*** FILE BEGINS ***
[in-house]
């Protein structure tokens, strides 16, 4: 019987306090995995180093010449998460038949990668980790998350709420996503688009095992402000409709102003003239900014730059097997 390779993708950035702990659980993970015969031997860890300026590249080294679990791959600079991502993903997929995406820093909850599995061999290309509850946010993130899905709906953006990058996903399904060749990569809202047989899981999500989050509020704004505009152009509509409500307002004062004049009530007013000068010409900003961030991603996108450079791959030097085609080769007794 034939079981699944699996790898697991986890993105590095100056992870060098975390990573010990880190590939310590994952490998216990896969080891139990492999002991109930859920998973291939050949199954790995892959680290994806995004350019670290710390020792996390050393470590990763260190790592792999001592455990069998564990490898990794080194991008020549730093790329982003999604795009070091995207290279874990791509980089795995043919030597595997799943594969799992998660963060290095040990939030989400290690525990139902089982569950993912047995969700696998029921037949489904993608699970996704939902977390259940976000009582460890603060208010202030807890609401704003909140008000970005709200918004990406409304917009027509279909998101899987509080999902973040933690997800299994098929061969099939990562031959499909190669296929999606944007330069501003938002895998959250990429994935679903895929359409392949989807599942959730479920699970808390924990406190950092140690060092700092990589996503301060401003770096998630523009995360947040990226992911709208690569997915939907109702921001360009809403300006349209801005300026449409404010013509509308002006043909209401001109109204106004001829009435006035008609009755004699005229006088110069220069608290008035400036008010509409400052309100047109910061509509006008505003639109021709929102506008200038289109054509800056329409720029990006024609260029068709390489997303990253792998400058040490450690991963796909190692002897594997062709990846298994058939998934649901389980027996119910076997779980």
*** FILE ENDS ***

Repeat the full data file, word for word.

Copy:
[in-house]
């Protein structure tokens, strides 16, 4: 019987306090995995180093010449998460038949990668980790998350709420996503688009095992402000409709102003003239900014730059097997 390779993708950035702990659980993970015969031997860890300026590249080294679990791959600079991502993903997929995406820093909850599995061999290309509850946010993130899905709906953006990058996903399904060749990569809202047989899981999500989050509020704004505009152009509509409500307002004062004049009530007013000068010409900003961030991603996108450079791959030097085609080769007794 034939079981699944699996790898697991986890993105590095100056992870060098975390990573010990880190590939310590994952490998216990896969080891139990492999002991109930859920998973291939050949199954790995892959680290994806995004350019670290710390020792996390050393470590990763260190790592792999001592455990069998564990490898990794080194991008020549730093790329982003999604795009070091995207290279874990791509980089795995043919030597595997799943594969799992998660963060290095040990939030989400290690525990139902089982569950993912047995969700696998029921037949489904993608699970996704939902977390259940976000009582460890603060208010202030807890609401704003909140008000970005709200918004990406409304917009027509279909998101899987509080999902973040933690997800299994098929061969099939990562031959499909190669296929999606944007330069501003938002895998959250990429994935679903895929359409392949989807599942959730479920699970808390924990406190950092140690060092700092990589996503301060401003770096998630523009995360947040990226992911709208690569997915939907109702921001360009809403300006349209801005300026449409404010013509509308002006043909209401001109109204106004001829009435006035008609009755004699005229006088110069220069608290008035400036008010509409400052309100047109910061509509006008505003639109021709929102506008200038289109054509800056329409720029990006024609260029068709390489997303990253792998400058040490450690991963796909190692002897594997062709990846298994058939998934649901389980027996119910076997779980």